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March 24, 2000 

Fellowship winner to travel coastlines, write book

When she graduates from Princeton University in May, Alaska native Lilith Wood will begin an unusual journey: a trip through America’s fishing towns to write a book about women who fish for a living.

Wood, from Petersburg, Alaska, has won this year’s Martin A. Dale Fellowship, a $20,000 grant meant to allow an outstanding Princeton senior to pursue a year-long independent project.

Never one to follow conventional paths, Wood is majoring in ecology and evolutionary biology, loves science and history, and plans to be a writer. Through the Dale Fellowship, Wood will have a unique opportunity to pull those interests together.

In her application, selected by a committee of Princeton deans, faculty members and administrators, Wood proposed traveling the U.S. coasts, talking to women who make a living fishing and weaving their stories into a book. The central person in the book will be a family friend, an 80-year-old woman who was a successful commercial fisherwoman in Alaska.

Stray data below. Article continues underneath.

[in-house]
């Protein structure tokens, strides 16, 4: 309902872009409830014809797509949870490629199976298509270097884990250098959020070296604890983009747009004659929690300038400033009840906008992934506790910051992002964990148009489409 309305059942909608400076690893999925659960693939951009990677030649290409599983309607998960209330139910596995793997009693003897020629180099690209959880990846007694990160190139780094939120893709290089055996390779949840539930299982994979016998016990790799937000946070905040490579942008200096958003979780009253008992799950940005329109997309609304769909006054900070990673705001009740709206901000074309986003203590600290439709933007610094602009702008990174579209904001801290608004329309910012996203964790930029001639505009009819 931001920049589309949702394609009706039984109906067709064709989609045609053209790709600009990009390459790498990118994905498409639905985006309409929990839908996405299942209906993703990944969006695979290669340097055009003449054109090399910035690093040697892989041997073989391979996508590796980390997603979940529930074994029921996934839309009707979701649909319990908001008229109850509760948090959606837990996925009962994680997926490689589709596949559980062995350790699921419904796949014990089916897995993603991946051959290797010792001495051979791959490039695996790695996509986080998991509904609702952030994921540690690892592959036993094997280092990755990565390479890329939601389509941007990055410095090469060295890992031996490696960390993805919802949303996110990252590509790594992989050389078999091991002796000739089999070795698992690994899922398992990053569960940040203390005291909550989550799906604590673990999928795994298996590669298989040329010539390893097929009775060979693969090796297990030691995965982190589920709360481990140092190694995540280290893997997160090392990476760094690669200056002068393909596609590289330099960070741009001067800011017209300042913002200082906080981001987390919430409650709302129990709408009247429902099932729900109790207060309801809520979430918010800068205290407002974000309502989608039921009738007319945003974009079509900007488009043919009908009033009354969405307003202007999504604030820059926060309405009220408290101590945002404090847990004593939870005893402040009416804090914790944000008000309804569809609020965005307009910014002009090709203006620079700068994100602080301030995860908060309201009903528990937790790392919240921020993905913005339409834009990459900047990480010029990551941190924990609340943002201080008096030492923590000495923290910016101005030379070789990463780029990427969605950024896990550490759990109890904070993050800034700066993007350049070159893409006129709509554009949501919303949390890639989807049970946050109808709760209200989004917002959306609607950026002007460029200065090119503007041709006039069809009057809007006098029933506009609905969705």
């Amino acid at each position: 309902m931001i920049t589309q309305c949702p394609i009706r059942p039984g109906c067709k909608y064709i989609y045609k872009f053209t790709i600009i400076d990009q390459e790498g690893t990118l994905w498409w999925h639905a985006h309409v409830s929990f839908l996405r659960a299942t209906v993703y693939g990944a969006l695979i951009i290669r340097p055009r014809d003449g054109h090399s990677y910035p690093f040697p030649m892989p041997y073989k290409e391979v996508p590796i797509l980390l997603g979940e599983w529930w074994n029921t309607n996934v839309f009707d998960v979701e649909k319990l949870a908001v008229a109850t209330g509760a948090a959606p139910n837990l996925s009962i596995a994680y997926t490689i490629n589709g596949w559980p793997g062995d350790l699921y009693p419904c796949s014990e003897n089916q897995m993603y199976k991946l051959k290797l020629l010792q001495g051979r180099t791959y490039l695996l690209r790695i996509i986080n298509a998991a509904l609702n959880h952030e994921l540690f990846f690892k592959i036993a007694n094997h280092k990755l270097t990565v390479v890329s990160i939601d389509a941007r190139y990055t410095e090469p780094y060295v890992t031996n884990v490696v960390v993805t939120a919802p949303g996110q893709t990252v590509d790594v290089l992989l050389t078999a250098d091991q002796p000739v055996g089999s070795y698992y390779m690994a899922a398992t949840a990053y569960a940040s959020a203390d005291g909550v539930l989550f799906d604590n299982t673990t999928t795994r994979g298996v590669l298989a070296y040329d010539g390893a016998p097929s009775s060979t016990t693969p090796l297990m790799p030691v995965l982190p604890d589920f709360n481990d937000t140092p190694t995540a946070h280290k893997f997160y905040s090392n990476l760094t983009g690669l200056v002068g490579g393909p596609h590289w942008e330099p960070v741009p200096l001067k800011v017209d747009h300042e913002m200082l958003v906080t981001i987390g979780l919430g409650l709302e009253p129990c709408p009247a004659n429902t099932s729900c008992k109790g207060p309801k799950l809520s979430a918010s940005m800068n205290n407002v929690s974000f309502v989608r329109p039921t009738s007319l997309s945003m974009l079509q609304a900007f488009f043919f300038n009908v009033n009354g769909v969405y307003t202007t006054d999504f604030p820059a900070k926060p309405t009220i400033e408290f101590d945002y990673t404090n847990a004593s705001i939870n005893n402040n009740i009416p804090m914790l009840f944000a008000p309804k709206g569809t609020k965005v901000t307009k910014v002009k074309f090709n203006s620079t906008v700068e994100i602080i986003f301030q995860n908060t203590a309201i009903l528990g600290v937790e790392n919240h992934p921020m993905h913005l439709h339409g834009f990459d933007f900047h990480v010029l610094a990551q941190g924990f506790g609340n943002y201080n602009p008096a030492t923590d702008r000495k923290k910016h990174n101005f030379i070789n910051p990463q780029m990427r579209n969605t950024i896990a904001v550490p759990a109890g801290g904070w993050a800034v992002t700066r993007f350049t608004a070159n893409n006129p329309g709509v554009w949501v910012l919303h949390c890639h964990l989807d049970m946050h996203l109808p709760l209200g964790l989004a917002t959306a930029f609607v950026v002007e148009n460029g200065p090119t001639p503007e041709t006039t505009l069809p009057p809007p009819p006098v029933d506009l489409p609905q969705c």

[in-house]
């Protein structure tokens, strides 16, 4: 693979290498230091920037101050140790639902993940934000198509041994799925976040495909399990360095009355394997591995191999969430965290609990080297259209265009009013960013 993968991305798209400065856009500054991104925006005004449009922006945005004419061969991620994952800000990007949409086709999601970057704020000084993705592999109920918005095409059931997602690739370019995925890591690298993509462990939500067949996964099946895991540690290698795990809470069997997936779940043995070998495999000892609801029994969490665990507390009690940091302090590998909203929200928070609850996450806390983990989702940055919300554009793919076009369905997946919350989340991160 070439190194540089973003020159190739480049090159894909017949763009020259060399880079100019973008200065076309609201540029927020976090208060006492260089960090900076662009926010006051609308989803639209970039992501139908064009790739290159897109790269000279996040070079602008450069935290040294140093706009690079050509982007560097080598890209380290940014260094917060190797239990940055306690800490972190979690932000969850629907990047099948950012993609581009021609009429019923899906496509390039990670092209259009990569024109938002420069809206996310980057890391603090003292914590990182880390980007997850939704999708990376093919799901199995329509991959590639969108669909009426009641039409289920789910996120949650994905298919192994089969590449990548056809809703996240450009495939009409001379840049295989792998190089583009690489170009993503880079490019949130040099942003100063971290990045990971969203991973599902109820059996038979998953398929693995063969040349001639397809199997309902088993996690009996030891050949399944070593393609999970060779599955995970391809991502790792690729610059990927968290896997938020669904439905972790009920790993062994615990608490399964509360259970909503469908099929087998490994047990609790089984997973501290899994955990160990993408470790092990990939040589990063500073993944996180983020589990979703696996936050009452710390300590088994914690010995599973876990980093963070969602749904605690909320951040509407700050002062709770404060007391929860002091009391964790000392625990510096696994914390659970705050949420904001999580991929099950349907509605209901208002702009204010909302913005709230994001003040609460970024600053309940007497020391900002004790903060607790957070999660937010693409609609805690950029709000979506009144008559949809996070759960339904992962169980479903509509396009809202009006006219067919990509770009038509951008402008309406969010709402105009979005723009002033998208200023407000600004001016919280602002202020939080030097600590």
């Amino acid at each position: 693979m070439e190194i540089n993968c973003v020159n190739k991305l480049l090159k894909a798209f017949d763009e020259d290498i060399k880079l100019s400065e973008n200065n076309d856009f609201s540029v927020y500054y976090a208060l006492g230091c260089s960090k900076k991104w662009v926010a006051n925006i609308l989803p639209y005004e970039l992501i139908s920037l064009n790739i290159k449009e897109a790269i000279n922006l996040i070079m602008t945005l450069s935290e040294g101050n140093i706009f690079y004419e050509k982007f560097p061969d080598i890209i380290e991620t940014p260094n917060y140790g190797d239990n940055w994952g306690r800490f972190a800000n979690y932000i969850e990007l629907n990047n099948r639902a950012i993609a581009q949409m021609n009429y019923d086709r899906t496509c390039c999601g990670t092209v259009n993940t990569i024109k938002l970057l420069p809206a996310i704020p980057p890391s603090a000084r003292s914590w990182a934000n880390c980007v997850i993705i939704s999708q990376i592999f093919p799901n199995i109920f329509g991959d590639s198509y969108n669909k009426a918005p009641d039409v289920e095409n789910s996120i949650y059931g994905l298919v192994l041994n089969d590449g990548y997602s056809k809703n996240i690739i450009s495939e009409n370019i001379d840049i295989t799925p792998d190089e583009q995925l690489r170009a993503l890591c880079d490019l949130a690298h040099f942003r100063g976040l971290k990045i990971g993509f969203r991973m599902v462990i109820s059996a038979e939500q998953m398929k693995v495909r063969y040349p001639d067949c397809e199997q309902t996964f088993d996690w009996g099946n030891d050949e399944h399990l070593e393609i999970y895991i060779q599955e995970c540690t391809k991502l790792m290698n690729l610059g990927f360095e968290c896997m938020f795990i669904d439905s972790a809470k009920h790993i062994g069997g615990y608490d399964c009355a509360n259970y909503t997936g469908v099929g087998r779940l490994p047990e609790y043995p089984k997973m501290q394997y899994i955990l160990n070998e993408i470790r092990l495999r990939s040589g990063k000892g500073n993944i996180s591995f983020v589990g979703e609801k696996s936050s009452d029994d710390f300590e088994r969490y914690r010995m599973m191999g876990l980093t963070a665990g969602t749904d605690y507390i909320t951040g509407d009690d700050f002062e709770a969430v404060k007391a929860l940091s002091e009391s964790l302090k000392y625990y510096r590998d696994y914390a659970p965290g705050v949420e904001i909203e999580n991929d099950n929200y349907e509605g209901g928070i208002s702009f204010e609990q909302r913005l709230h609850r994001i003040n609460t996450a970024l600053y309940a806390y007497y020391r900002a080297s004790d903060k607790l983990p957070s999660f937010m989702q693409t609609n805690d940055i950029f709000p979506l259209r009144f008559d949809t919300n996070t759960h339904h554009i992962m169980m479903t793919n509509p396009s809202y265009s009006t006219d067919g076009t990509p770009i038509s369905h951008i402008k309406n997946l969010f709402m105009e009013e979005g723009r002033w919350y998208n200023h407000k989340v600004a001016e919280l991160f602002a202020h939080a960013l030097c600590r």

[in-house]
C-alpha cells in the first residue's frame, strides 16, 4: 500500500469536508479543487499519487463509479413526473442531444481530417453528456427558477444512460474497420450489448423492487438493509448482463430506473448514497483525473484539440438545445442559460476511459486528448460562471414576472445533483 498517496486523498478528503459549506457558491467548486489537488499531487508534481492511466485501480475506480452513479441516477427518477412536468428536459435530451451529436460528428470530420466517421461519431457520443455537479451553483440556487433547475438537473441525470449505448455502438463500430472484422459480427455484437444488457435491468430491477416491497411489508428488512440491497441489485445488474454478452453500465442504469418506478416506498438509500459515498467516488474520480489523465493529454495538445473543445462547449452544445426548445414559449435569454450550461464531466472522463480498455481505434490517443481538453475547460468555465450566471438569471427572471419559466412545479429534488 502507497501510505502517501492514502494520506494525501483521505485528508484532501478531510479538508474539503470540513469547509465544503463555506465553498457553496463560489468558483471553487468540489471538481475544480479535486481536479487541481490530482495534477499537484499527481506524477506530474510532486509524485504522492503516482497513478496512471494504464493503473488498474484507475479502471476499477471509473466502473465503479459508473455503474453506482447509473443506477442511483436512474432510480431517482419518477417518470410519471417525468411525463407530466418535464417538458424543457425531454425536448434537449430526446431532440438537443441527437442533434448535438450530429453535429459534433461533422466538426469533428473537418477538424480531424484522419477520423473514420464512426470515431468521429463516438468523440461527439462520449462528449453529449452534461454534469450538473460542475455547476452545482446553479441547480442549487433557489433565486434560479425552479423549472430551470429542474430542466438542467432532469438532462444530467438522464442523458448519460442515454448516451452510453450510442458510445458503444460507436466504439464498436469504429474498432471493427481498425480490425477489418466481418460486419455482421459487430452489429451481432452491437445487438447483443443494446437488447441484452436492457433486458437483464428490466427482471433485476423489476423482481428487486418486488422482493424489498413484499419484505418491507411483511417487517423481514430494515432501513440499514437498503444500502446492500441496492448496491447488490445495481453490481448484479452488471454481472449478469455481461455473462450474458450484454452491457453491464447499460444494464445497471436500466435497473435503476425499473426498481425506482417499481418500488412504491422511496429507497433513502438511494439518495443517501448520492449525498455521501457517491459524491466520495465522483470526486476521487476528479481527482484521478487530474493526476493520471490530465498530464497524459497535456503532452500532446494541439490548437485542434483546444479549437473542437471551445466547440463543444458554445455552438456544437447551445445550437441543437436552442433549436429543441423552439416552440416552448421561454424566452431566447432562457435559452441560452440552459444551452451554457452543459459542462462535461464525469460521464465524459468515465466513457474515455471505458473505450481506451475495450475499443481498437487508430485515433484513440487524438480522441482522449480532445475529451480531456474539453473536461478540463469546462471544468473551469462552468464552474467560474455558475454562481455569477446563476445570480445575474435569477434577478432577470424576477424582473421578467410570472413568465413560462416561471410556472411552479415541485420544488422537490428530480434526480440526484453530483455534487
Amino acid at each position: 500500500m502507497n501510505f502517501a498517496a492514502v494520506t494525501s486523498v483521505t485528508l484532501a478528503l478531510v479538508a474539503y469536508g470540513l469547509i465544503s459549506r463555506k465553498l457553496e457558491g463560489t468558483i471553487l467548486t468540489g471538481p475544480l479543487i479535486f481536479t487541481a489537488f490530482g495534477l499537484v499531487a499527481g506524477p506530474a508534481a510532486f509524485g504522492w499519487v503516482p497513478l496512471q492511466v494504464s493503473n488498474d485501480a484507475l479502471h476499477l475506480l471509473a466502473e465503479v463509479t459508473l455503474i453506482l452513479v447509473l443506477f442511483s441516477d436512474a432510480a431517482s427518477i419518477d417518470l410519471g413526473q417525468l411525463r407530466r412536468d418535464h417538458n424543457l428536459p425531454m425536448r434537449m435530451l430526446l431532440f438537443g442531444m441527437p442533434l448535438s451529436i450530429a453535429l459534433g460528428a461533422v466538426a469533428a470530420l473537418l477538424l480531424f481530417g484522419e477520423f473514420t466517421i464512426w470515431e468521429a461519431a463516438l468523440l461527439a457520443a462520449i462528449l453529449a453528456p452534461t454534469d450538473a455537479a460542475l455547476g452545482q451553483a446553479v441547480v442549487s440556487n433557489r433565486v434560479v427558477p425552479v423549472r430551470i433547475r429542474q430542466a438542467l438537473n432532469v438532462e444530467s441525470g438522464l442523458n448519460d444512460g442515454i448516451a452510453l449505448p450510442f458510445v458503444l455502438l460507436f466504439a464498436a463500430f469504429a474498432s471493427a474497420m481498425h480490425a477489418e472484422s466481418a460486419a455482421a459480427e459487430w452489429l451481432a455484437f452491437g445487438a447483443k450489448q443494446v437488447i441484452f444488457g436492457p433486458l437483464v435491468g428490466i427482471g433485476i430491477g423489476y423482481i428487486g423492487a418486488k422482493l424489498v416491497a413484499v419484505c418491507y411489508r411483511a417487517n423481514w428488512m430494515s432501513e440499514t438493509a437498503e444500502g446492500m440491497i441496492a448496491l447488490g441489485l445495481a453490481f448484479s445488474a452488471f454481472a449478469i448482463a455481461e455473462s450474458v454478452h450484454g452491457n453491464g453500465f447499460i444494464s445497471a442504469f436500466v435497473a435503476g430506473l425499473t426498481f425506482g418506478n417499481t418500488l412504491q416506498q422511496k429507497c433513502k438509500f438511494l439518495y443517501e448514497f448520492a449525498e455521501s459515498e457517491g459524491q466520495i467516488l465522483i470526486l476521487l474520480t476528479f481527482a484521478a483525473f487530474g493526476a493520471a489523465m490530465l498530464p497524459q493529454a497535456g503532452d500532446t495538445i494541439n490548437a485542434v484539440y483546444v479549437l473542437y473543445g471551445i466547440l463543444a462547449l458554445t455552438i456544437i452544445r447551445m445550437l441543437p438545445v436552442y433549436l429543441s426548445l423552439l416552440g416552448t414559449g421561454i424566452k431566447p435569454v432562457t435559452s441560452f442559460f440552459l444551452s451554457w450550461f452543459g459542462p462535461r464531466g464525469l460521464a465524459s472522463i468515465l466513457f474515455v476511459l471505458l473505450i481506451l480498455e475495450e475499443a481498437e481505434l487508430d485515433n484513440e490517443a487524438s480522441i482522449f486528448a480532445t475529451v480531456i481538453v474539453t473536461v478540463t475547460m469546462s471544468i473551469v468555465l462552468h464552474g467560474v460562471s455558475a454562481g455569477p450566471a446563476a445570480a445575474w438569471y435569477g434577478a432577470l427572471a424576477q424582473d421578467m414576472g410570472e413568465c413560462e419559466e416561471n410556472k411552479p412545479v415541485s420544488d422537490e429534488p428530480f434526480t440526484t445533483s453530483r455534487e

"I grew up playing on fish cannery equipment, so it's kind of in my blood," Wood explains. While at Princeton, Wood spent her summers back in Alaska working at fishing operations and canneries.

"I will be as much a character in my book as the fishingwomen," Wood wrote in her proposal. "It will be a piece of creative non-fiction. It will be the story of an Alaskan kid who travels the coastline of America in the year 2000, to talk with the women who harvest the oceans."

At Princeton, Wood has written articles for the Nassau Weekly, Vigil, Princeton Journal of Foreign Affairs and the Alumni Weekly. She was prose editor of Vent literary magazine and managing editor of the Princeton Journal of Foreign Affairs.

In her writing and coursework, Wood has drawn on her experience growing up in Petersburg, a small fishing town. Her senior thesis, for example, is titled "A Natural History of Peat Bogs," and explores the ecosystem of the peat bogs that surround Petersburg.